US5590341A - Method and apparatus for reducing power consumption in a computer system using ready delay - Google Patents

Method and apparatus for reducing power consumption in a computer system using ready delay Download PDF

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US5590341A
US5590341A US08/316,547 US31654794A US5590341A US 5590341 A US5590341 A US 5590341A US 31654794 A US31654794 A US 31654794A US 5590341 A US5590341 A US 5590341A
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bus
processor
completion
computer system
power consumption
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Eugene P. Matter
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Intel Corp
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    • GPHYSICS
    • G06COMPUTING; CALCULATING; COUNTING
    • G06FELECTRIC DIGITAL DATA PROCESSING
    • G06F1/00Details not covered by groups G06F3/00 – G06F13/00 and G06F21/00
    • G06F1/26Power supply means, e.g. regulation thereof
    • G06F1/32Means for saving power
    • G06F1/3203Power management, i.e. event-based initiation of power-saving mode
    • G06F1/3206Monitoring of events, devices or parameters that trigger a change in power modality
    • G06F1/3215Monitoring of peripheral devices

Abstract

A computer system that contains devices and peripherals that have power management capabilities incorporated therein that are responsible for placing the computer system in a reduced power consumption state. A controller monitors bus cycles from a processor. Upon the completion of each bus cycle, the controller provides a completion indication to the processor. In the present invention, the controller withholds the completion indication for a period of time after completion of each of the selected bus cycles to control power consumption by the processor, thereby extending the time in which the processor is in the reduced power consumption state. In this way, power consumption in the processor is controlled within an instruction boundary.

Description

FIELD OF THE INVENTION

The present invention relates to the field of computers and computer systems; more particularly, the present invention relates to reducing power consumption in a computer system by delaying the assertion (or nonassertion) of a ready signal during certain system bus cycles.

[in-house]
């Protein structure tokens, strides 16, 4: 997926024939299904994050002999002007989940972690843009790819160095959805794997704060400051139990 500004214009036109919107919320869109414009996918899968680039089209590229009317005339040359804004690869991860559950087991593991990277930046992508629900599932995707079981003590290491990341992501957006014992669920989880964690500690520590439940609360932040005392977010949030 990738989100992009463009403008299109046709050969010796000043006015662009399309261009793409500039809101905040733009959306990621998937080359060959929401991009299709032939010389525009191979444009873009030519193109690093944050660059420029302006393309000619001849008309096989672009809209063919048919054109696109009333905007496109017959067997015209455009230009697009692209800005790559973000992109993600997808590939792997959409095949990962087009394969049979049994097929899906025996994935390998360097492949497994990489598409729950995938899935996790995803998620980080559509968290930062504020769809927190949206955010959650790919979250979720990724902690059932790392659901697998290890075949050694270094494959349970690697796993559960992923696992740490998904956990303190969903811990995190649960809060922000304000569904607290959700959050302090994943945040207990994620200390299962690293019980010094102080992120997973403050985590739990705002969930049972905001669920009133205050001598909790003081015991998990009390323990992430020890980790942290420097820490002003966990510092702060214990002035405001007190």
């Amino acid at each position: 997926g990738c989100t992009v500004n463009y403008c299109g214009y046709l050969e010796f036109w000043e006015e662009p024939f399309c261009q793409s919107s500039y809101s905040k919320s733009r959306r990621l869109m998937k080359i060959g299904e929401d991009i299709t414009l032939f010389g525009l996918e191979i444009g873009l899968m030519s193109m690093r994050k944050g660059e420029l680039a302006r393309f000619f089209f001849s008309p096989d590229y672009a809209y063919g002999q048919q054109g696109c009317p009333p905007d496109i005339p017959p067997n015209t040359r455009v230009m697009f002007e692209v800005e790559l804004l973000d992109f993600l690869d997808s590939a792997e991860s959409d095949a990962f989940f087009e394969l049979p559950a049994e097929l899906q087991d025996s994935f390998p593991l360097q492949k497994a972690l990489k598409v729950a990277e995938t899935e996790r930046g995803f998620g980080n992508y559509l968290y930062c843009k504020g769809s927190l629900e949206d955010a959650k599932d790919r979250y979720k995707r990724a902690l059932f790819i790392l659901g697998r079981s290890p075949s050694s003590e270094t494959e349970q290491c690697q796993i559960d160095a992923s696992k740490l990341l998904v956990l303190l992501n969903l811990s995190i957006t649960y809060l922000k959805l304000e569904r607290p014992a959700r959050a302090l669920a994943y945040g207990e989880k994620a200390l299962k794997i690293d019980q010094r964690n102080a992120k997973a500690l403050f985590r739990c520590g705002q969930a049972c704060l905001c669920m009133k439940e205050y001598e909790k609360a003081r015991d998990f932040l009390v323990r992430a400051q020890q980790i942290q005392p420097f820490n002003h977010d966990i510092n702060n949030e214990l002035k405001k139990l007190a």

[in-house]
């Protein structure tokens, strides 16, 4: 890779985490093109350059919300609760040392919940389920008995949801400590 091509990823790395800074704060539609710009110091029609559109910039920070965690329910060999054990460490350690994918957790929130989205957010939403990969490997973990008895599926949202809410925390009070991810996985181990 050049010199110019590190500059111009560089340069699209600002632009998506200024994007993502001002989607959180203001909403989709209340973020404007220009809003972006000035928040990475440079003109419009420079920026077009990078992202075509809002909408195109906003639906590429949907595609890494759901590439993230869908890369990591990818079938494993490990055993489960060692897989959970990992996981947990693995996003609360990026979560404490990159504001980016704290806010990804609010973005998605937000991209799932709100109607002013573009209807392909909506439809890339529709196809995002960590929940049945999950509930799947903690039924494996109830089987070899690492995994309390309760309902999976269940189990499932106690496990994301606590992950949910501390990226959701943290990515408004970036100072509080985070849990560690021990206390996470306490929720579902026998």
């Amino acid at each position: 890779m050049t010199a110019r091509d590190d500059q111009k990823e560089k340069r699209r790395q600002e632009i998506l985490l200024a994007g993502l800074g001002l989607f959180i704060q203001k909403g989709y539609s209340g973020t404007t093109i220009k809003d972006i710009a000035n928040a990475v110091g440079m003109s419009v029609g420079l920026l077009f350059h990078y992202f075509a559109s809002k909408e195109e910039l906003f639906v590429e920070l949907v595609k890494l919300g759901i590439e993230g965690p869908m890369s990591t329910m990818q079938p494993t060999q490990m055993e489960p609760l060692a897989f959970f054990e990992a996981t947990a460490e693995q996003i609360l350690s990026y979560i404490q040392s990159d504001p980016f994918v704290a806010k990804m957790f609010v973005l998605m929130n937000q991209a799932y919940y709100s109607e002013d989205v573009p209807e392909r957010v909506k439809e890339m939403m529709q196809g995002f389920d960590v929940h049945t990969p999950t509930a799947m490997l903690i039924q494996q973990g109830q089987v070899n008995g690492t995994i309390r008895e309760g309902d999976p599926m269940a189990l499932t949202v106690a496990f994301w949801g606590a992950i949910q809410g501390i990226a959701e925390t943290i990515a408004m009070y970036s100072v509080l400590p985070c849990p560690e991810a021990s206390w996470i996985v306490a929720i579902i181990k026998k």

BACKGROUND OF THE INVENTION

Typically, a computer system contains a processor, a bus, and other peripheral devices. The processor is responsible for executing instructions using data in the computer system. The bus is used by the processor and the peripheral devices for transferring information between one another. The information on the bus usually includes data, address and control signals. The peripheral devices comprise storage devices, input/output (I/O) devices, etc. Generally, all operations being performed in the computer system occur at the same frequency.

Many computer systems today employ a READY signal to terminate transfers on the bus. In such systems, the READY signal is an input to the processor and signifies to the processor whether the bus is available for another transfer. If a transfer is occurring on the bus or another peripheral device has control of the bus, the READY signal is not asserted until the transfer is complete. Once the transfer has been completed, the READY signal is asserted so that the processor knows that the bus is available. Typically system logic is responsible for controlling the state of the READY signal.

Reducing power consumption is an important concern with many modern personal computers. The reduction of power consumption is particularly significant with respect to battery-powered laptop or notebook style personal computers. By reducing power consumption, the battery life can be extended. These computer systems are often equipped with power management capabilities to reduce power consumption. These power management capabilities usually include the ability to reduce power consumption when a portion of the computer system is not being used or has not been used for some specific period of time.